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Woods Of Ypres - W4: The Green Album CD (album) cover


Woods Of Ypres


Experimental/Post Metal

4.00 | 8 ratings

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Prog Reviewer
3 stars Canadian black metal act Woods of Ypres received quite a bit of positive attention for their 2007 effort, The Deepest Roots and Darkest Blues, so this album surely must have been quite a surprise when it was released two years later. W4: The Green Album marked a major change in Woods of Ypres' sound - black metal is almost entirely absent from the mix, clean vocals are often dominant, and a progressive doom metal edge set this apart from anything the band had done before. Although the album has its fair share of critics, I'm in the camp that finds this to be an extremely enjoyable (though not flawless) effort from Woods of Ypres. This is a band who's not content with sounding like anybody else, and that's exactly what they've accomplished with W4: The Green Album. While not without its faults, this is an innovative and often beautiful record that fans of truly unique metal music will want to investigate.

W4: The Green Album can be somewhat difficult to describe at times. There are plenty of nature-inspired black metal influences, but the majority of the album is progressive doom/sludge metal with clean vocals. The vocals actually end up being the most interesting thing about this album. David Gold has a rich, warm tone that is emphasized especially by frequent vocal harmonies. The man's simply an extraordinary clean vocalist, and isn't too shabby in the harsh vocal department either. The instrumental aspect of the music can come across as dull and monotonous at points, but there are some stellar compositions here - I'd actually consider "I Was Buried In Mount Pleasant Cemetery" to be a five-star masterpiece. The first half of the album is actually all pretty excellent, but W4: The Green Album does lose a bit of steam towards the end. Of course, this should come as no surprise when one considers the near-80 minute running time. There simply isn't enough variation or outstanding material to justify such a long duration, and listening to the entire album in one sitting can make for a daunting task. Cutting a half hour or so off of the total length would've increased my enjoyment significantly.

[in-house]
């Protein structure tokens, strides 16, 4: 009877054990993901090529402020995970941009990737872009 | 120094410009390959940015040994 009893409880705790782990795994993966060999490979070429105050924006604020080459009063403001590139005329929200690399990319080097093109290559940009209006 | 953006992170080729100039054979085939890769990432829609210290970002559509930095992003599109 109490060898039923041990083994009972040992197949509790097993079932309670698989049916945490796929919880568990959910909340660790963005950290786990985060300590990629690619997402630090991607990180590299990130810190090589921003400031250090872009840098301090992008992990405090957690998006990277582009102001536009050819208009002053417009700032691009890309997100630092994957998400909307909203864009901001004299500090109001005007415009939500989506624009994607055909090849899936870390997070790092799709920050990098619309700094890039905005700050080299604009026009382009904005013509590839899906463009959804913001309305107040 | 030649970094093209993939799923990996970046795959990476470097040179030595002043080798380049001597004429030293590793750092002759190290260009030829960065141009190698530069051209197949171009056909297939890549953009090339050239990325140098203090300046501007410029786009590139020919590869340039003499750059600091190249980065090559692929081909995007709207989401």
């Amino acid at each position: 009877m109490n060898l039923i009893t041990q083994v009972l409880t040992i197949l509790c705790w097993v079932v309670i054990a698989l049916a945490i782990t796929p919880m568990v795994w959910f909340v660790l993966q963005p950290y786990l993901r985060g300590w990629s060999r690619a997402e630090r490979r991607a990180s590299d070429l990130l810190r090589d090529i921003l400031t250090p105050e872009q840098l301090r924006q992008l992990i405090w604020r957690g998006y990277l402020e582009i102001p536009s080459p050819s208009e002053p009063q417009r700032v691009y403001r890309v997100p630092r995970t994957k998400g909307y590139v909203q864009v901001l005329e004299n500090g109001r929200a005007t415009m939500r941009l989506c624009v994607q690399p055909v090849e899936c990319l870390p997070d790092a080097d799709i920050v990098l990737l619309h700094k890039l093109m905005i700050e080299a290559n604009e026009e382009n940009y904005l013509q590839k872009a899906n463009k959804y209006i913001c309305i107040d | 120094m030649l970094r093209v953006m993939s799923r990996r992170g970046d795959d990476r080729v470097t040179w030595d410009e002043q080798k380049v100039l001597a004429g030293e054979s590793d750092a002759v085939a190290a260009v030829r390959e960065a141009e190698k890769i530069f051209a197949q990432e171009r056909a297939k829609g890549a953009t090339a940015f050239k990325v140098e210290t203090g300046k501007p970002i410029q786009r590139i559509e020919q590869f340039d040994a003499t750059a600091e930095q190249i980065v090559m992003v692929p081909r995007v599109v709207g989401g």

When all is said and done, W4: The Green Album is a really good effort from Woods of Ypres that's plagued by an intimidating playing time and occasionally uninteresting instrumental section. This probably won't be the best entrance into the band's discography, but it's a solid purchase for any fan of the band. Be warned in advance, though - this is not an easy album to get into, especially for those expecting a progressive black metal effort. 3 stars are warranted for this adventurous achievement.

J-Man | 3/5 |


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